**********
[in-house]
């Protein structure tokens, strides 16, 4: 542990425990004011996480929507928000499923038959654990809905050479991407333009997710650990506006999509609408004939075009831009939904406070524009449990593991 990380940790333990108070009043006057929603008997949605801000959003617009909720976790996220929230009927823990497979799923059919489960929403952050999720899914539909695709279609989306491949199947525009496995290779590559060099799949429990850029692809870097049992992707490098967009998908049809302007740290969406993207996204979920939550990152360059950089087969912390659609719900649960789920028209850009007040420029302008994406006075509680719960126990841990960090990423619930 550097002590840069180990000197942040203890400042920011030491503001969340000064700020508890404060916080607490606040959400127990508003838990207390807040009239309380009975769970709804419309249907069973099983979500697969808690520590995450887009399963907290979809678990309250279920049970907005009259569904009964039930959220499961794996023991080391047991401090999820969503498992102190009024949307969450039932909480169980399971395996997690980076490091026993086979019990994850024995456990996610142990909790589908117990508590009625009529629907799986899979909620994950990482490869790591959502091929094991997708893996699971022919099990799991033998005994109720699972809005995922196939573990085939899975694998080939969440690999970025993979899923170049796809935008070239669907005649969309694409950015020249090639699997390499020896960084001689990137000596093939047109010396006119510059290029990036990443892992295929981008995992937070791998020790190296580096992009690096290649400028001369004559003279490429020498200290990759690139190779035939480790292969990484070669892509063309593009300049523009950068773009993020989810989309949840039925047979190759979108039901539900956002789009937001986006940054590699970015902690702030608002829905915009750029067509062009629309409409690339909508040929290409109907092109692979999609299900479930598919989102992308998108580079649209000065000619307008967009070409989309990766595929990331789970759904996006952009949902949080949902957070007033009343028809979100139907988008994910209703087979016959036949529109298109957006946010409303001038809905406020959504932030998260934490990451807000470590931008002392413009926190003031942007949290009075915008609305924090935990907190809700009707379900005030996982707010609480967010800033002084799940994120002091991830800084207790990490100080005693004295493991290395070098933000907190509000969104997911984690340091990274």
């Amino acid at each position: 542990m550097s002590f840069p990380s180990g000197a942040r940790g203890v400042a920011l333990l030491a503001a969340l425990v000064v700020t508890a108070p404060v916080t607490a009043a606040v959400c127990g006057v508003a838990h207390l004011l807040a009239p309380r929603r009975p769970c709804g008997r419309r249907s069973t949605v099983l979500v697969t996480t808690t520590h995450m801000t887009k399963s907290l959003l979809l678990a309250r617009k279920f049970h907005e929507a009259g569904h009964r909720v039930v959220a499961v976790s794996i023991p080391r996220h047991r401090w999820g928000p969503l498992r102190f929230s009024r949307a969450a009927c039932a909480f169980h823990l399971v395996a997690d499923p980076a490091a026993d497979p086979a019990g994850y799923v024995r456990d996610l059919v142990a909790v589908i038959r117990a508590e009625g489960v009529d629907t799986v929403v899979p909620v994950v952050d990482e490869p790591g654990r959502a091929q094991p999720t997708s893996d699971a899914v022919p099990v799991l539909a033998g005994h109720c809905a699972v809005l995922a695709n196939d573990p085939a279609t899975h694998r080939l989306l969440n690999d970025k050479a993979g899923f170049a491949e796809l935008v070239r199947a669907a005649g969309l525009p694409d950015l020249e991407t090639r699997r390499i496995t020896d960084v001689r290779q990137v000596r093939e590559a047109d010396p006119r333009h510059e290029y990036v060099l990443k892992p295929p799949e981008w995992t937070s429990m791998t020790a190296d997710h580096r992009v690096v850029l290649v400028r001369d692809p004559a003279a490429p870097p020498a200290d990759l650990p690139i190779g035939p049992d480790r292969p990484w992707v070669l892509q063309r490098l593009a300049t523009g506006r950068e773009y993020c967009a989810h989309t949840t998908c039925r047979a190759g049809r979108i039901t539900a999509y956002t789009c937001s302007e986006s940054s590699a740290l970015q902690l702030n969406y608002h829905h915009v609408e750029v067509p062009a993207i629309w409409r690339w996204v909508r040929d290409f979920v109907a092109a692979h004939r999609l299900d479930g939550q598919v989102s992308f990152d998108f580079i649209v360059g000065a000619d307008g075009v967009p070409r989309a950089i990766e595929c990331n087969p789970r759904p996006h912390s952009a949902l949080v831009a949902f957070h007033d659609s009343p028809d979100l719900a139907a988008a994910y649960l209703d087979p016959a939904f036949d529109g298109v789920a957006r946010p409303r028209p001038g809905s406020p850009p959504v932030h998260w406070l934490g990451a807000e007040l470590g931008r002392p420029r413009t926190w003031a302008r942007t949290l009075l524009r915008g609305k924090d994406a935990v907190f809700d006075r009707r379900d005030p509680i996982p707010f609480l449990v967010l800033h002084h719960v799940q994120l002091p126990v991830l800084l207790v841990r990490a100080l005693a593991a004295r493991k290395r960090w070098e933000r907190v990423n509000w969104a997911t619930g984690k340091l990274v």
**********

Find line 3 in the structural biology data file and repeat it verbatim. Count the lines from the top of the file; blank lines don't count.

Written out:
């Amino acid at each position: 542990m550097s002590f840069p990380s180990g000197a942040r940790g203890v400042a920011l333990l030491a503001a969340l425990v000064v700020t508890a108070p404060v916080t607490a009043a606040v959400c127990g006057v508003a838990h207390l004011l807040a009239p309380r929603r009975p769970c709804g008997r419309r249907s069973t949605v099983l979500v697969t996480t808690t520590h995450m801000t887009k399963s907290l959003l979809l678990a309250r617009k279920f049970h907005e929507a009259g569904h009964r909720v039930v959220a499961v976790s794996i023991p080391r996220h047991r401090w999820g928000p969503l498992r102190f929230s009024r949307a969450a009927c039932a909480f169980h823990l399971v395996a997690d499923p980076a490091a026993d497979p086979a019990g994850y799923v024995r456990d996610l059919v142990a909790v589908i038959r117990a508590e009625g489960v009529d629907t799986v929403v899979p909620v994950v952050d990482e490869p790591g654990r959502a091929q094991p999720t997708s893996d699971a899914v022919p099990v799991l539909a033998g005994h109720c809905a699972v809005l995922a695709n196939d573990p085939a279609t899975h694998r080939l989306l969440n690999d970025k050479a993979g899923f170049a491949e796809l935008v070239r199947a669907a005649g969309l525009p694409d950015l020249e991407t090639r699997r390499i496995t020896d960084v001689r290779q990137v000596r093939e590559a047109d010396p006119r333009h510059e290029y990036v060099l990443k892992p295929p799949e981008w995992t937070s429990m791998t020790a190296d997710h580096r992009v690096v850029l290649v400028r001369d692809p004559a003279a490429p870097p020498a200290d990759l650990p690139i190779g035939p049992d480790r292969p990484w992707v070669l892509q063309r490098l593009a300049t523009g506006r950068e773009y993020c967009a989810h989309t949840t998908c039925r047979a190759g049809r979108i039901t539900a999509y956002t789009c937001s302007e986006s940054s590699a740290l970015q902690l702030n969406y608002h829905h915009v609408e750029v067509p062009a993207i629309w409409r690339w996204v909508r040929d290409f979920v109907a092109a692979h004939r999609l299900d479930g939550q598919v989102s992308f990152d998108f580079i649209v360059g000065a000619d307008g075009v967009p070409r989309a950089i990766e595929c990331n087969p789970r759904p996006h912390s952009a949902l949080v831009a949902f957070h007033d659609s009343p028809d979100l719900a139907a988008a994910y649960l209703d087979p016959a939904f036949d529109g298109v789920a957006r946010p409303r028209p001038g809905s406020p850009p959504v932030h998260w406070l934490g990451a807000e007040l470590g931008r002392p420029r413009t926190w003031a302008r942007t949290l009075l524009r915008g609305k924090d994406a935990v907190f809700d006075r009707r379900d005030p509680i996982p707010f609480l449990v967010l800033h002084h719960v799940q994120l002091p126990v991830l800084l207790v841990r990490a100080l005693a593991a004295r493991k290395r960090w070098e933000r907190v990423n509000w969104a997911t619930g984690k340091l990274v």